Auckland is said to have received 75% of its usual summer rainfall in just 15 hours.

A local state of emergency was declared as authorities managed evacuations and widespread flooding.

New Zealand’s Prime Minister Chris Hipkins thanked emergency services for their swift response to the disaster.The new prime minister travelled to Auckland, where he also expressed his condolences to the loved ones of those who died in the floods.

“The loss of life underscores the sheer scale of this weather event and how quickly it turned tragic”, he said in a news conference on Saturday afternoon.

The downpour flooded the airport, shifted houses and resulted in power cuts to homes for hours.

New Zealand’s defence forces were mobilised to assist with evacuations and emergency shelters were set up across the city.

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Parliament prorogued on Friday night



President says cabinet agreeable to fully implementing 13 A until party leaders decide whether or not to abolish the Amendment

Parliament was prorogued from midnight Friday (27) by President Ranil Wickremesinghe under powers vested in him by Article 70 of the Constitution, parliamentary sources said on Friday.

The Department of Government Printing was due to issue the relevant notification on Friday night but it was not out as this edition went to print.However the President’ Media Division (PMD) confirmed the prorogation on Friday evening saying that President Wickremesinghe “is expected” to make a policy statement based on the decisions taken after the 75th Independence anniversary when parliament recommences on Feb.8.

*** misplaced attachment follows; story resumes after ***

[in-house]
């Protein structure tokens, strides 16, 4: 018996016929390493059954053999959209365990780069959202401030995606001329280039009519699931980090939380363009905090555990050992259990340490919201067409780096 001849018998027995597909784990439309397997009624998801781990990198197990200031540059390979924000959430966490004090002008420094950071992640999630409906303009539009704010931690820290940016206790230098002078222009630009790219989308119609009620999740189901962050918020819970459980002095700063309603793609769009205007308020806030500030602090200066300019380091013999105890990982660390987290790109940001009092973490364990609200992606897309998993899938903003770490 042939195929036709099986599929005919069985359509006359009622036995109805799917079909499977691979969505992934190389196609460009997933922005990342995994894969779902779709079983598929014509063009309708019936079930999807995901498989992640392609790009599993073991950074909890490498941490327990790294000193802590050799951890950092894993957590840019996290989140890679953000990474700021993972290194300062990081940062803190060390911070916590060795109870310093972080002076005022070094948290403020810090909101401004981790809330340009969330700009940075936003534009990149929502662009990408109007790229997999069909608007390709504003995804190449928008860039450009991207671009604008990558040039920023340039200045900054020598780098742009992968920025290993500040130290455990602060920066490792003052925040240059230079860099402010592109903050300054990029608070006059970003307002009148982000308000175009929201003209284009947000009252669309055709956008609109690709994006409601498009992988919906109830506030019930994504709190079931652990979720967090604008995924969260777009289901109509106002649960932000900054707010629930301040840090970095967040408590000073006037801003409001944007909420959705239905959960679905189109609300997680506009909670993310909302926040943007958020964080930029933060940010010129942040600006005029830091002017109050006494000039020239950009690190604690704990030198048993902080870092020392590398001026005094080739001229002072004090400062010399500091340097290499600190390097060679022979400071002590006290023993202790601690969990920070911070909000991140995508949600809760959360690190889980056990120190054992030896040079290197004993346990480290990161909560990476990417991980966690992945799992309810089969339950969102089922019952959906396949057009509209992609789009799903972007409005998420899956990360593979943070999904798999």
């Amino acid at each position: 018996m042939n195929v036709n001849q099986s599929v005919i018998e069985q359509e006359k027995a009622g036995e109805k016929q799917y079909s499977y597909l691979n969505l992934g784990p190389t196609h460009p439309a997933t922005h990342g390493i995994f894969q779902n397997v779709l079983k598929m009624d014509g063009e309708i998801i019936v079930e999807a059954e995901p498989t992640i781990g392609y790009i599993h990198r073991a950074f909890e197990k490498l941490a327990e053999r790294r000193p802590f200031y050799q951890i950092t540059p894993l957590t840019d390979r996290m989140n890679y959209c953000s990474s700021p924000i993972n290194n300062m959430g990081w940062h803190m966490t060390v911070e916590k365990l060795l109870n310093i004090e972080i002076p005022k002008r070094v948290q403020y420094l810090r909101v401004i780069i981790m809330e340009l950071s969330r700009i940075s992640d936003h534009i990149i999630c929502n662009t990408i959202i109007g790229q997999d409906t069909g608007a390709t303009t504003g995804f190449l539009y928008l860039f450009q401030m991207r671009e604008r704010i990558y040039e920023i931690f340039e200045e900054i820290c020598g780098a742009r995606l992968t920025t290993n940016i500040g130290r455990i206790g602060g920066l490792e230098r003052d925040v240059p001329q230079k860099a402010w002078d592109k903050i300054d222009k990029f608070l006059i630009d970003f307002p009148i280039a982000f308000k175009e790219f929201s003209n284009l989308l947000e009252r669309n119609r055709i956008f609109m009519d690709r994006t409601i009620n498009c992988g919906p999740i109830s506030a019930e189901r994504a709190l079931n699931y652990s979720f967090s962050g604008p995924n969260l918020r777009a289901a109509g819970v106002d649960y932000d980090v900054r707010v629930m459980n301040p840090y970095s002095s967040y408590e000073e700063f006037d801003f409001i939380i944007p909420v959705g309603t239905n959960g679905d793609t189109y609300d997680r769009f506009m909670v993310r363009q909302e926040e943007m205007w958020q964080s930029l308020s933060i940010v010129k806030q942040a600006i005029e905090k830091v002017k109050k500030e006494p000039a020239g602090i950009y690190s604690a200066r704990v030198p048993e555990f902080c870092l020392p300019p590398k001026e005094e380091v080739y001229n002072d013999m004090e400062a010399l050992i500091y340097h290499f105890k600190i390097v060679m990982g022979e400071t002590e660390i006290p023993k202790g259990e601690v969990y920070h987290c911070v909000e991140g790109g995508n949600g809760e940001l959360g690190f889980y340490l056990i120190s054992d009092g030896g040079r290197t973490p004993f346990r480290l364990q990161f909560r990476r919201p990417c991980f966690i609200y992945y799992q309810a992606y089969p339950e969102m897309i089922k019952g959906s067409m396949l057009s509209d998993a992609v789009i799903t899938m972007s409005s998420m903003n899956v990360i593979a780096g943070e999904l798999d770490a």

A separate bulletin said that the president had informed the party leaders Conference on Reconciliation that the cabinet was agreeable to “fully implementing (the) 13th Amendment until party leaders decide whether or not to abolish the Amendment.”

Parliamentary sources explained that a prorogation which is a temporary recess of parliament, should not extend to a period of more than two months, However, such date for summoning parliament may be advanced by another presidential proclamation provided it is summoned for a date not less than three days from the date of such fresh proclamation.

Political observers believe that the prorogation is related to the president’s effort to secure as wide a consensus as possible on the National Question. They dismissed speculation that it is related to the scheduled local elections. This issue was clarified by the PMD bulletin.

When parliament is prorogued, the proclamation should notify the date of the commencement of the new session of parliament under Article 70 of the Constitution.During the prorogation the speaker continues to function and MPs retain their membership of the legislature even though they do not attend meetings of the House.

The effect of a prorogation is to suspend all current business before the House and all proceedings pending at the time are quashed except impeachments.A Bill, motion or question of the same substance cannot be introduced for a second time during the same session. However, it could be carried forward at a subsequent session after a prorogation.

“All matters which having been duly brought before parliament, have not been disposed of at the time of the prorogation, may be proceeded with during the next session,” states the paragraph (4) of article 70 of the constitution.

In the light of this constitutional provision, a prorogation does not result in an end to pending business. Thus, a pending matter may be proceeded with from that stage onwards after the commencement of the new session.

At the beginning of a new session all items of business which were in the order paper need to be re-listed, if it is desired to continue with them.At the end of a prorogation a new session begins and is ceremonially declared open by the president.

He is empowered under the constitution to make a statement of government policy at the commencement of each session of parliament and to preside at ceremonial sittings of parliament in terms of the provisions of paragraph (2) of article 33 of the constitution.The president is empowered to make a statement of government policy at the commencement of each new session. In the past, it was known as the Throne Speech which was delivered by the Governor-General.